Coronavirus and France: why didn’t we act earlier?

Faced with the Covid-19 epidemic, France must be right to look after itself. This virus is certainly more violent than the seasonal flu virus. But it is infinitely less violent than the Ebola virus.

In France, it has so far killed nearly 600 people, most of whom were in poor health, due to previous medical conditions or their advanced age. Normally, 11,500 people die in France every week. The official figure for the heat wave crisis in France (summer 2003) is 15,000 deaths.

On Monday 16 March, the government ordered all French people to remain confined to their homes, under penalty of sanctions. Even family reunions were banned. This is a measure of constraint unheard of in the history of our country.

It is understandable, because the authorities were faced with an exponential increase in infections by this highly contagious virus that can trigger severe pneumonia. It was necessary to prevent the catastrophe of a saturation of French hospitals, which lacks beds equipped with ventilators, in order to cope with such an influx.

The President of the Republic told us that we were “at war”. Containment is a defensive strategy, from the 19th century. Now it’s a matter of moving to an offensive strategy, of the 21st century. As the Maginot Line showed in 1940, passive, wait-and-see strategies have little chance of success. 

This offensive will require intelligence (data from the personal medical files of the Assurance Maladie, allowing the targeting of those most exposed to danger); infantrymen (town doctors); protection for the infantry (masks for the nursing staff) ; ammunition (screening tests, including self-sampling); innovative commando operations (isolation of epidemic clusters and of people who test positive); heavy artillery (treatment with chloroquine, if it becomes clear that its side effects are few compared to its therapeutic power).

Informed at the beginning of January of the harmfulness of the virus and its highly contagious nature, France did not prepare itself. Is this due to its cumbersome administrative system? The fact remains that it did not start producing large numbers of protective masks and screening tests at that time. They are now sadly lacking.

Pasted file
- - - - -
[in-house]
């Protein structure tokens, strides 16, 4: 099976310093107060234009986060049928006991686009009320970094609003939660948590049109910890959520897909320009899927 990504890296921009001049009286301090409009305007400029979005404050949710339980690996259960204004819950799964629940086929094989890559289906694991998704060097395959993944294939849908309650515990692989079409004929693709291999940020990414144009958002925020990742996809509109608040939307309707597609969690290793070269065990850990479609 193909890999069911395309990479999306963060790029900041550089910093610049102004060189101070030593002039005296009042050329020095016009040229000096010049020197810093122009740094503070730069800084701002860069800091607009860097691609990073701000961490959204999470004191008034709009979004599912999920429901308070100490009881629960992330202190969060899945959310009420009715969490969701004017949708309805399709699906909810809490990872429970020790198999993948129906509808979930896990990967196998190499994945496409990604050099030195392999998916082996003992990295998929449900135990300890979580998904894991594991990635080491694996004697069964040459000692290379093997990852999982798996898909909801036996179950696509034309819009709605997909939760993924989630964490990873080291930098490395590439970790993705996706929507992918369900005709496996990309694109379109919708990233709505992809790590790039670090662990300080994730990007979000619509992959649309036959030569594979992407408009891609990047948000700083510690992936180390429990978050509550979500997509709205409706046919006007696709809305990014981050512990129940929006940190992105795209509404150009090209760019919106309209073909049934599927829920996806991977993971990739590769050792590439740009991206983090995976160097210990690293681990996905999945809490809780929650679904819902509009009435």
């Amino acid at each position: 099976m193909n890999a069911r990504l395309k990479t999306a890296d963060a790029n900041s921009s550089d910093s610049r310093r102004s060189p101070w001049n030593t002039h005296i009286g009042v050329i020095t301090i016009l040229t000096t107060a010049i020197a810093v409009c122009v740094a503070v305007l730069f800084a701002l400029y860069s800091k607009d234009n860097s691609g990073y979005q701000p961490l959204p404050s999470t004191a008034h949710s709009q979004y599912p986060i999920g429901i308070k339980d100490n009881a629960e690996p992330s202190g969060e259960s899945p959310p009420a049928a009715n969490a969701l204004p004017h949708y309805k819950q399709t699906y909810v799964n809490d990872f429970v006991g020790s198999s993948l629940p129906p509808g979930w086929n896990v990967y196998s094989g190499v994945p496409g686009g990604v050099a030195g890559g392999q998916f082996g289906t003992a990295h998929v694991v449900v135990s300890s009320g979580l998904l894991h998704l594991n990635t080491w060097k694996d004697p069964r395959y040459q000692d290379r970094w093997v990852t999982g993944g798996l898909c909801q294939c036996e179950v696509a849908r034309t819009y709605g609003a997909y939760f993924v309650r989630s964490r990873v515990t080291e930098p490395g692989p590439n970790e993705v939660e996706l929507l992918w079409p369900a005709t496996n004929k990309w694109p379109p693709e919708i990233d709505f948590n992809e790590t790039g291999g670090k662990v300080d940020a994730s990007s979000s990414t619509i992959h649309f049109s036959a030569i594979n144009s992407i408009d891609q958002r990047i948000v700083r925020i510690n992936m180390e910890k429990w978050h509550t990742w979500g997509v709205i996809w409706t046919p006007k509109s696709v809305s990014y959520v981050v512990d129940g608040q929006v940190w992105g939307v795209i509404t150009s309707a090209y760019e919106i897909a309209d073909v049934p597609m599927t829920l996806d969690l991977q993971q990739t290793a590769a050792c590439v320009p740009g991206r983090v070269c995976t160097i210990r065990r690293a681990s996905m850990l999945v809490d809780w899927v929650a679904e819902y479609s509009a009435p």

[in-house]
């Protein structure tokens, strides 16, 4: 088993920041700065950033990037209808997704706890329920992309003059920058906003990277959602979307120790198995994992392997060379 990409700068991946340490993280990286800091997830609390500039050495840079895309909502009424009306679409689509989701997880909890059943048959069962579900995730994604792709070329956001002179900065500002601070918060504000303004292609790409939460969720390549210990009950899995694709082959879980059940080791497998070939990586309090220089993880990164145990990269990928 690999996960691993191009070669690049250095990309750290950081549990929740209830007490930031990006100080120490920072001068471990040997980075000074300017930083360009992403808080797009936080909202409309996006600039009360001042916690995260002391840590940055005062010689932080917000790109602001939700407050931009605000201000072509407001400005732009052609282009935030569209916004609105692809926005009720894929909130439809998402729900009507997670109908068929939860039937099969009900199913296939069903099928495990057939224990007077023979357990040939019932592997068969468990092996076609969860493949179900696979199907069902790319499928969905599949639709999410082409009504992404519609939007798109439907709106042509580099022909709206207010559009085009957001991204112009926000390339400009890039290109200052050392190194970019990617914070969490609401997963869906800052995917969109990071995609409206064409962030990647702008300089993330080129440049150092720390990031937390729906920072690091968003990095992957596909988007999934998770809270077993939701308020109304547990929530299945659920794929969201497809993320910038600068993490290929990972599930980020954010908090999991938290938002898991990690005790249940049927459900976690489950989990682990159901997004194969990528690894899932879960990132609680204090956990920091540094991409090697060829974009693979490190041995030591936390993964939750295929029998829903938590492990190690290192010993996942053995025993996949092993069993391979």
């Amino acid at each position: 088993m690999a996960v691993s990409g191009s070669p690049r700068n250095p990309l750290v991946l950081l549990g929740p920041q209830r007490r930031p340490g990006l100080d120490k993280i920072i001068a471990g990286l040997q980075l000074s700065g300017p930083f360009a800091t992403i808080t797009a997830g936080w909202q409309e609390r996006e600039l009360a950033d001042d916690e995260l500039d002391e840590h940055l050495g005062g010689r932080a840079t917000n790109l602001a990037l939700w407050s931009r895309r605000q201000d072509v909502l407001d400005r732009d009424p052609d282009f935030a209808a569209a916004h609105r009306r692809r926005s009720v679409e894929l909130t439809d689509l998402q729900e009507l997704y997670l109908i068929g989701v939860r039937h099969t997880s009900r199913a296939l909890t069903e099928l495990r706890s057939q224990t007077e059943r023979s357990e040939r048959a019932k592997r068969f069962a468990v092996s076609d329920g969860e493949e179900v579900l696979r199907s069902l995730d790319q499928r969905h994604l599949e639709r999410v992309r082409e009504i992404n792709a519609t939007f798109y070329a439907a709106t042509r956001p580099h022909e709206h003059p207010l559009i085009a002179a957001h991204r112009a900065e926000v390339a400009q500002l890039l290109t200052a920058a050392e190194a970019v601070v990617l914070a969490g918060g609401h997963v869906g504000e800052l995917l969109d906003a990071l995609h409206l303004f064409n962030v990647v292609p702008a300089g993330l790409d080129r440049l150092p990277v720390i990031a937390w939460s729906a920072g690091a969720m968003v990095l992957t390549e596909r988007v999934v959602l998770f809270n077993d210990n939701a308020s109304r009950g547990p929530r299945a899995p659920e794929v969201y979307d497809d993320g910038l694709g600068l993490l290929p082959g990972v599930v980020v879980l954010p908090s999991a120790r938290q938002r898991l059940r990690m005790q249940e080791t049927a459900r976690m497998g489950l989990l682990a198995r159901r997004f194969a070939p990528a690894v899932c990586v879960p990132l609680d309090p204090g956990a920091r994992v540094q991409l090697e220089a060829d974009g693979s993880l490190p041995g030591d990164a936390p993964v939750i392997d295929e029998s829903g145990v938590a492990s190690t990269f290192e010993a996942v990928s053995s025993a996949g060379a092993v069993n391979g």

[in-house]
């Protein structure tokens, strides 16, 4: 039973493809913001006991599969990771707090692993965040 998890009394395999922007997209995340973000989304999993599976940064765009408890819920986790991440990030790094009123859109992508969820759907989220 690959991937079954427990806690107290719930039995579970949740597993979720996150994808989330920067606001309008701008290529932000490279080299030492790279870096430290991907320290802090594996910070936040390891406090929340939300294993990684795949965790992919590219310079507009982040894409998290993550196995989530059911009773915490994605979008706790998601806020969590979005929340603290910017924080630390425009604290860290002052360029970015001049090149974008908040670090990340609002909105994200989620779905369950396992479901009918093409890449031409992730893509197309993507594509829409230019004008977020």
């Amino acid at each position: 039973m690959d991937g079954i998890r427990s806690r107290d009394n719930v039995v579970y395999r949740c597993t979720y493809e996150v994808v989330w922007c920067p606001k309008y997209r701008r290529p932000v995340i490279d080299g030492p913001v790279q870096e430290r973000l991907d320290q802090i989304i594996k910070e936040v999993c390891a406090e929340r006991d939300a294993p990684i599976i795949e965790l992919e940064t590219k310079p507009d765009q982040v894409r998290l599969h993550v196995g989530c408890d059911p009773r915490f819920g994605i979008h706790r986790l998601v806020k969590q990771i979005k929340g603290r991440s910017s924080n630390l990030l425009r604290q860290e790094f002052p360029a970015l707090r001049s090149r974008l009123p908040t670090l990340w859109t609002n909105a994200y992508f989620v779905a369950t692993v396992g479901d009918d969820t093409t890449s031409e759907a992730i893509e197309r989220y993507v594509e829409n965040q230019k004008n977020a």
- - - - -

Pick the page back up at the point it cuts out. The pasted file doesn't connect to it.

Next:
The French welfare state system is the most expensive in the world. But its obesity, its inability to escape from its usual rules quickly, has prevented it from reacting rapidly and well. 

It is true that the Minister of Health herself declared, on 20 January, that the virus had very little chance of entering France. For ideological reasons, the government did not close the borders. Nothing was planned as early as January to free doctors to fight the epidemic. No clear information on their role, no distribution of masks and tests, no preparation for telemedicine, in order to reduce the number of medical one-on-ones.

In order to prevent hospitals from becoming overcrowded, the first triage of patients should have been carried out by the health care systems in cities.

As the remarkable report by Angèle Malâtre-Lansac of the Institut Montaigne shows, countries like Korea, Singapore, Israel or Germany have been much more successful than France in combating the epidemic, thanks to their offensive targeted measures. They are far preferable to non-targeted measures, which lead to a great loss of national energy. 

Didier Raoult, professor of microbiology and specialist in infectious diseases at the Marseille medical faculty, has the competence and composure that would qualify him to become Emmanuel Macron’s main expert. Rightly so, this great doctor wondered why France was in twentieth place in the world for the number of tests per inhabitant?

Compared to general containment, with consequent economic, social and psychological impact that will also grow exponentially in the French population, a targeted control strategy against the disease should be favoured (multiplication of diagnoses, tests, rapid chloroquine treatment).

This health crisis will be even more deleterious for the French economy than the financial crisis of 2008, which originated in the United States. In the past, the Treasury Department used to have a foreign investment office. It must be re-established to prevent our industrial and technological flagships from being scrapped by foreign investors-predators, such as Chinese ones.

Of course France must recover from Covid-19. But she must not die cured!

This article was first published in Le Figaro

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